State health insurance marketplace close to reality
ST. PAUL — Minnesota is just a few steps away from some of the biggest health insurance reforms in recent history.
Lawmakers have worked out a final plan from House and Senate proposals to run a health insurance marketplace required under the federal Affordable Care Act, commonly referred to as Obamacare. It is close to approval after passing the House early Friday.
“This is the most significant, positive health care reform in Minnesota in the last 50 years,” said bill author Rep. Joe Atkins, DFL-Inver Grove Heights. “This is a clear compromise between the House and Senate positions on the exchange.”
Representatives approved the bill 72-61 just after midnight, and it appears likely the Senate will approve it today. Gov. Mark Dayton is expected to sign the measure, giving Minnesotans a mainly online system to compare and buy health insurance.
But backers are not celebrating just yet.
“Until I see the governor’s pen flying across the page, I’m not done,” said Senate author Tony Lourey, DFL-Kerrick.
Lawmakers have a March 22 deadline to pass a bill so that the marketplace can start operating in October as required. The federal government will set up an exchange if the state does not.
“We’ve got a lot of unique tools in Minnesota, and a federal one-size-fits-all exchange would not be able to leverage all of those assets we’ve worked so hard collectively to build together,” Lourey said of the push to set up a state exchange.
The state bill would create a mostly online marketplace where Minnesotans could compare and buy health insurance. It would establish a seven-member board to manage the program, which some Republicans have said is an issue.
The board can establish criteria insurance companies have to meet to be included in the marketplace after 2014. Those that are federally qualified automatically will be included in the first year.
“While it will take a year to implement, the state will eventually be able to negotiate with insurers for the best plans, those that are higher-quality and more affordable,” said Jamie Gulley, president of SEIU Healthcare Minnesota.
Rep. Jim Abeler, R-Anoka, said insurance carriers need a more predictable system.
“They don’t have $5 million to take a shot in the dark and not get picked,” he said.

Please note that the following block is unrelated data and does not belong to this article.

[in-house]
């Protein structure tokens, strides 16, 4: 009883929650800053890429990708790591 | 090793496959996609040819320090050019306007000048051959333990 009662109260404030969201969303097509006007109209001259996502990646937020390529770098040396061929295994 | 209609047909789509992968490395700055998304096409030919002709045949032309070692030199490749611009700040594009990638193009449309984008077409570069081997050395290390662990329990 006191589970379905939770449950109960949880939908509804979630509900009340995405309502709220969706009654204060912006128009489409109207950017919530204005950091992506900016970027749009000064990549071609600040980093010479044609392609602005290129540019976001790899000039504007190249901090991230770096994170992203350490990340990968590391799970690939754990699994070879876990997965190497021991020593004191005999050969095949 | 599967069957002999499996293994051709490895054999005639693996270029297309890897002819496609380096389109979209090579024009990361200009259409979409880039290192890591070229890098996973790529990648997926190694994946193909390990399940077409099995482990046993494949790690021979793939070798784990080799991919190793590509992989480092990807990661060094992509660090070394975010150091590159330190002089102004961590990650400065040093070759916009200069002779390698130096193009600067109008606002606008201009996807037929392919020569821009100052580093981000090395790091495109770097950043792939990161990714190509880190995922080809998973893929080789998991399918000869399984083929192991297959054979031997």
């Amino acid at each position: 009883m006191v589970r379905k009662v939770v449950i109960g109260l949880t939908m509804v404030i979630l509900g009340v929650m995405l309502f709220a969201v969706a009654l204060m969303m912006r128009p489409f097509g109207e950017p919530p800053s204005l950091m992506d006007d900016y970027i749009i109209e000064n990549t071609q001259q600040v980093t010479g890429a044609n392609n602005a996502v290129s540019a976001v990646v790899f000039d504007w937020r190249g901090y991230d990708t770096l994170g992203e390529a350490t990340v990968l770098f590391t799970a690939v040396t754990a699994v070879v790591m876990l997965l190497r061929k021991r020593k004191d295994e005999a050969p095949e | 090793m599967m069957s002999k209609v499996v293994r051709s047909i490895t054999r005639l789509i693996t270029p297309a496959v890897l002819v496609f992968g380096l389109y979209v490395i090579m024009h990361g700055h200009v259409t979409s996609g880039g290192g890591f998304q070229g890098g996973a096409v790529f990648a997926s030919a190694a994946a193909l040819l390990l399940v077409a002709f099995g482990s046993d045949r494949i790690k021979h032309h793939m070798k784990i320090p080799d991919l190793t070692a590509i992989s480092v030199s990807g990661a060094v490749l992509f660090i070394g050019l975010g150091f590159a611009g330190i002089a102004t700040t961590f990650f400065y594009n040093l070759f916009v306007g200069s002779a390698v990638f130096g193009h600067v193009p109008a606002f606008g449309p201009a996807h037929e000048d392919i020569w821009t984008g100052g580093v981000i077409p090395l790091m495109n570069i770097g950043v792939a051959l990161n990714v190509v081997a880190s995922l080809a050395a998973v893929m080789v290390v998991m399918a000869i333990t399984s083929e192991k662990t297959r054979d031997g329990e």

Abeler, the only Republican on the joint panel that hashed out the final bill, said he had been willing to support some form of a health insurance marketplace but was not satisfied with this final result.
The state will fund the program, expected to cost roughly $60 million per year, by withholding 1.5 percent of insurance premiums in the first year and 3.5 percent after that.
The exchange also can take a loan from state funds if it needs more cash.
The Senate’s original proposal would have funded the marketplace with money from the tobacco tax in Minnesota.
Financing was a major piece of discussion, Lourey said, but in the end he said he believes the system is fair.
“I think we have a bill that can work for industry and for people,” Lourey said.
More than a million Minnesotans are expected to buy health insurance through the marketplace, including thousands who are uninsured. People who do not have Internet access could call or visit in-person sites to purchase health insurance.
Republican representatives said if some provisions in the original bill had remained in the final version, including banning funding for abortions in the marketplace plans, the bill might have garnered more support,
Republicans also raised privacy concerns about the data provided to the marketplace.
“It increases the size, the scope and the power of government,” said Rep. Mary Franson, R-Alexandria. “This is going to decimate the health care that we know and love in this great state.”
“The Democrats’ insurance exchange was bad last week and it’s worse today,” House Minority Leader Kurt Daudt, R-Crown, said. Daudt said the exchange will cost Minnesotans more, harm small businesses and middle-class Minnesotans and limit choices in health insurance coverage. “It’s the wrong move at the wrong time.”
The bill started with more bipartisan support but now mainly is backed by Democrats.
Senate Minority Leader David Hann, R-Eden Prairie, called the exchange “extreme.”
“It’s not going to get any support outside the DFL caucus,” he said.
Lourey said he understands why Republicans might not want to back the bill.
“At the end of the day it’s pretty hard (for them) to embrace the cornerstone of the Affordable Care Act,” he said.
Lourey said he thinks there is room for bipartisan work as health care reforms continue.
The House Public Information Office contributed to this story.